Scarlett O’Hara was not beautiful, but men seldom realized it when caught by her charm as the Tarleton twins were. In her face were too sharply blended the delicate features of her mother, a Coast aristocrat of French descent, and the heavy ones of her florid Irish father. But it was an arresting face, pointed of chin, square of jaw. Her eyes were pale green without a touch of hazel, starred with bristly black lashes and slightly tilted at the ends. Above them, her thick black brows slanted upward, cutting a startling oblique line in her magnolia-white skin – that skin so prized by Southern women and so carefully guarded with bonnets, veils and mittens against hot Georgia suns.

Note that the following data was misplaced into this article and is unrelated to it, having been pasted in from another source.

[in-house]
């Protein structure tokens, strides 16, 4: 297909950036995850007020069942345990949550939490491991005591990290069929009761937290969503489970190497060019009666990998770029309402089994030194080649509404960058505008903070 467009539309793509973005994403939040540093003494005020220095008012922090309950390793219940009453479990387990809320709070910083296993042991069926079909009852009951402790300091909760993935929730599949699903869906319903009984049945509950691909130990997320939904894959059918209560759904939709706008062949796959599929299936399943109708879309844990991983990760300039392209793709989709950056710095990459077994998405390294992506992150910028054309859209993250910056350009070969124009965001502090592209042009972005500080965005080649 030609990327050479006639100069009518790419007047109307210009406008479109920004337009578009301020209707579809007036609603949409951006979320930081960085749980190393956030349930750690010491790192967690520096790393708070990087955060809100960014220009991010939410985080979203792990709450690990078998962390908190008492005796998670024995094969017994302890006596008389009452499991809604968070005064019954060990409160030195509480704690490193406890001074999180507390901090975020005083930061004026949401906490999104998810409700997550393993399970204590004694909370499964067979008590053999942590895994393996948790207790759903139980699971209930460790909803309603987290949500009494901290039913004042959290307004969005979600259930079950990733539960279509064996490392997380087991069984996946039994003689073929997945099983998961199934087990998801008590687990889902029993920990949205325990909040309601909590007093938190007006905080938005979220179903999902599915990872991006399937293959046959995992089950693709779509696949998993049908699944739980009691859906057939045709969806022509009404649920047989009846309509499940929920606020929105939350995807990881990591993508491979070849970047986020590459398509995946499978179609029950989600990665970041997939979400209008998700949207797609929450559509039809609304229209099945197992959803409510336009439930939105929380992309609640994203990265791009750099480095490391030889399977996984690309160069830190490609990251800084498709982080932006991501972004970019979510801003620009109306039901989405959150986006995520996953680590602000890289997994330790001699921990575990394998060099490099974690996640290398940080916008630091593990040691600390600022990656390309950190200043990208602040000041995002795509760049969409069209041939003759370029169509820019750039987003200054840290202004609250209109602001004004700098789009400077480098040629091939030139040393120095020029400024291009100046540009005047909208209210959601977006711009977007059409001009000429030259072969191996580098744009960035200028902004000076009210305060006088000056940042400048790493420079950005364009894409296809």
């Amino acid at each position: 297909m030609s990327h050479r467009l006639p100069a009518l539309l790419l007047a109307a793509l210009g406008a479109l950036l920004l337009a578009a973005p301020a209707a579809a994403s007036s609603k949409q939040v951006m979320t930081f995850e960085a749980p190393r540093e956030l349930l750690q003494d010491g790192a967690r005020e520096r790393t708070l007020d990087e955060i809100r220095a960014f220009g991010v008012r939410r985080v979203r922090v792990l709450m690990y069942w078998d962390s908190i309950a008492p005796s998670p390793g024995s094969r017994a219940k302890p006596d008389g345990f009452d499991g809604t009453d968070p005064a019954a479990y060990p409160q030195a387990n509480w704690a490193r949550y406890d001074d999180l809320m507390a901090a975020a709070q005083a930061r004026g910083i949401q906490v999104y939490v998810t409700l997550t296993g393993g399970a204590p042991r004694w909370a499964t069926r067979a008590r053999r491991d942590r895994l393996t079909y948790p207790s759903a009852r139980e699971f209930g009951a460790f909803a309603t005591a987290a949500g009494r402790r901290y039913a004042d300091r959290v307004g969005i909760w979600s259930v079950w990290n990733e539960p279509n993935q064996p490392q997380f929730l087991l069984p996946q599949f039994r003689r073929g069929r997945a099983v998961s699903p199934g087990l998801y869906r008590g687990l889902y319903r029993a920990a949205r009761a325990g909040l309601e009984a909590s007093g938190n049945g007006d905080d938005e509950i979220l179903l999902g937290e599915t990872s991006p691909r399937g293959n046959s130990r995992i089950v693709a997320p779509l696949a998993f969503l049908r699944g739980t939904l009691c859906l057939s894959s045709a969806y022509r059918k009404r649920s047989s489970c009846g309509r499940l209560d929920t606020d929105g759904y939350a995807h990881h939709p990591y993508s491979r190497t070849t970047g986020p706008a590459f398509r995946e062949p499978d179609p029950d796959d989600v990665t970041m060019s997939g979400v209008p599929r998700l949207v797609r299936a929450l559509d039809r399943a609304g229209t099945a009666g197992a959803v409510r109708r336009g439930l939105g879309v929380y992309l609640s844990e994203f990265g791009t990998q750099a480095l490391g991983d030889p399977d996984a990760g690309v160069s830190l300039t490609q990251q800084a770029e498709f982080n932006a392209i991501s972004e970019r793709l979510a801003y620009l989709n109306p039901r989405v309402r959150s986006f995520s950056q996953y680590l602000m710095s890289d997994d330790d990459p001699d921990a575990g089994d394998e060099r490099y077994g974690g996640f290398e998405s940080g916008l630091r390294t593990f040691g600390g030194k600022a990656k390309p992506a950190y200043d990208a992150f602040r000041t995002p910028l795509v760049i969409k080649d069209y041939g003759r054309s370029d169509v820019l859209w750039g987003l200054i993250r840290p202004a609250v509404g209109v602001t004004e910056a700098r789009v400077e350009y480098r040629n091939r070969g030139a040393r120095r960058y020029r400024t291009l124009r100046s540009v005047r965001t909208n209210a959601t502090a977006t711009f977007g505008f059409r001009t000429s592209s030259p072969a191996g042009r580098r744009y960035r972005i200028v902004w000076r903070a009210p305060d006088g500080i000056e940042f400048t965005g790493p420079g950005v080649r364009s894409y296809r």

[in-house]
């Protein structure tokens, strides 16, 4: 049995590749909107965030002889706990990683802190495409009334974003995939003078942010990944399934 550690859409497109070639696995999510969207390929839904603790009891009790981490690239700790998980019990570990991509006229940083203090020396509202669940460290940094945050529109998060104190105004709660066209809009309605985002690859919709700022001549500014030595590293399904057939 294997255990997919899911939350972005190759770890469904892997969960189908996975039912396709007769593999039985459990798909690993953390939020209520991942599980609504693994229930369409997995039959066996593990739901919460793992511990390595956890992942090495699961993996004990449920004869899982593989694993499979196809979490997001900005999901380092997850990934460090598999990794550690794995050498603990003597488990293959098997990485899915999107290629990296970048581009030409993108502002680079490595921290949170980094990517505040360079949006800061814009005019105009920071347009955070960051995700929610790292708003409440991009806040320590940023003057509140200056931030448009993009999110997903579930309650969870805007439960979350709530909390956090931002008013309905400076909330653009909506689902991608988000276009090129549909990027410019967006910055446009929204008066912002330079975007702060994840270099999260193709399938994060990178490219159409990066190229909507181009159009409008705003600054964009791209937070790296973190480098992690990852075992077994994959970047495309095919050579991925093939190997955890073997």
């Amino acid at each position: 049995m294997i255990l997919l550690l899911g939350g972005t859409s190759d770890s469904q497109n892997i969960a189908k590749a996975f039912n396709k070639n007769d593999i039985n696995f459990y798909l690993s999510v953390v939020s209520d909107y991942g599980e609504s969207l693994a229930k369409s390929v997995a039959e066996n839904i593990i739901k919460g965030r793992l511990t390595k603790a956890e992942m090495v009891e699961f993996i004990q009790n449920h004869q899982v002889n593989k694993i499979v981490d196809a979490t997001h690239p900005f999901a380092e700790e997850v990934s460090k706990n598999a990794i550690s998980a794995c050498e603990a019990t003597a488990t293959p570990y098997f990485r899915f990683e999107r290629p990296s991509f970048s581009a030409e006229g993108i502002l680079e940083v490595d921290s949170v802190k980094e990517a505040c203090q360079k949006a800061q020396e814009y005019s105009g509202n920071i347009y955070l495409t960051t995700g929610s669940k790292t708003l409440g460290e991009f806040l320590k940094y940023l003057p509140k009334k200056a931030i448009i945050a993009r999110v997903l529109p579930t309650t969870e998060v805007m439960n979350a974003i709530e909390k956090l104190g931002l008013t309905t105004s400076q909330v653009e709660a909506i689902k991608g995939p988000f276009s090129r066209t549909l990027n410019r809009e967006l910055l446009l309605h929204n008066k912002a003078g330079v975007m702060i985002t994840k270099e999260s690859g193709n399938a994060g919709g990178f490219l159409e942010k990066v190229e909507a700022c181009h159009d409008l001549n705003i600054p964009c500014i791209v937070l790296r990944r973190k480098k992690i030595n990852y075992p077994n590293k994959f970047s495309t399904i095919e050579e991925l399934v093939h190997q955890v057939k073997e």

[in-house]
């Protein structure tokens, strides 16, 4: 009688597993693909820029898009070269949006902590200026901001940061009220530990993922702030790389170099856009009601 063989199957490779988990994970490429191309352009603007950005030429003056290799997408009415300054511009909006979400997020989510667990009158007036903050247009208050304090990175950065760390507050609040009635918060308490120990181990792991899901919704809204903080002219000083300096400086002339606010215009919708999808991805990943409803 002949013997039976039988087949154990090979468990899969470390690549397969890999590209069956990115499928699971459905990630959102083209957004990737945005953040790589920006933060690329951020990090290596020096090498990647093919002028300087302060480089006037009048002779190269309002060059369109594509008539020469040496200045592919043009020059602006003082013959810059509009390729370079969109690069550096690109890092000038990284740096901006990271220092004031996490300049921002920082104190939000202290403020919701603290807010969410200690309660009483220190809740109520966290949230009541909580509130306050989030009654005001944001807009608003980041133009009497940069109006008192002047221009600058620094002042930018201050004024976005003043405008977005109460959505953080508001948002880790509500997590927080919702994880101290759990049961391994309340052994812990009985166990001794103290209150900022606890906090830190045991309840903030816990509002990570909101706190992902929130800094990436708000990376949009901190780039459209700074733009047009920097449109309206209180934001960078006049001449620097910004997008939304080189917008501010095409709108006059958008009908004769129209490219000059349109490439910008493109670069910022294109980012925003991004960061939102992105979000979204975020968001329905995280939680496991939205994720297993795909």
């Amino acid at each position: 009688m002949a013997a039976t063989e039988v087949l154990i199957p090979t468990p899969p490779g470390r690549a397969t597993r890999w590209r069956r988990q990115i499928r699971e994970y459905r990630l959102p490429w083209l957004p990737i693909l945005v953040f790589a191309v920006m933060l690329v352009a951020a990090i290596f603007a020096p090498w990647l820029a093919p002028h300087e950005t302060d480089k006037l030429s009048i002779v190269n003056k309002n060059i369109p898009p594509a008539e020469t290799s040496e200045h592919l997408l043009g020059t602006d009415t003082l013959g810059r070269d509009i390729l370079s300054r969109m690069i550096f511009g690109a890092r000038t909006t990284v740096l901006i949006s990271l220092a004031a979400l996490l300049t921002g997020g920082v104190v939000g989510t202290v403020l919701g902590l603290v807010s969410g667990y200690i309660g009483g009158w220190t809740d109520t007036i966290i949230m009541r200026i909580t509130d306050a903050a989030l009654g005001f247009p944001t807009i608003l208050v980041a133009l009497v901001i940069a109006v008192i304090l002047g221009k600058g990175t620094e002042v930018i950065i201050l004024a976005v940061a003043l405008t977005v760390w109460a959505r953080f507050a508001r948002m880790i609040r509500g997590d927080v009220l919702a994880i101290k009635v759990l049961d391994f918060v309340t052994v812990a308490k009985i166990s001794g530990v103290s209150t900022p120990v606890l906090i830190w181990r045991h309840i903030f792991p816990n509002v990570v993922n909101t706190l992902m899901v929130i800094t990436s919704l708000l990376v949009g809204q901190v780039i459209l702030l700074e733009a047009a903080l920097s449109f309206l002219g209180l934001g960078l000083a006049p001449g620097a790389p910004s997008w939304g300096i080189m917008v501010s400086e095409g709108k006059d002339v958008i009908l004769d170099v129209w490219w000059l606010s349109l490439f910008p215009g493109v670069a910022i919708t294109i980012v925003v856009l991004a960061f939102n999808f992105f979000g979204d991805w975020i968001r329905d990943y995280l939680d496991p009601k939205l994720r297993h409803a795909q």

Thus begins Gone …

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Citation:
Gomez-Galisteo, M. Carmen. "Gone With the Wind". The Literary Encyclopedia. First published 05 May 2008
[http://www.litencyc.com/php/sworks.php?rec=true&UID=4925, accessed 17 April 2014.]


Related Groups

  1. American Civil War
  2. Literature of the American South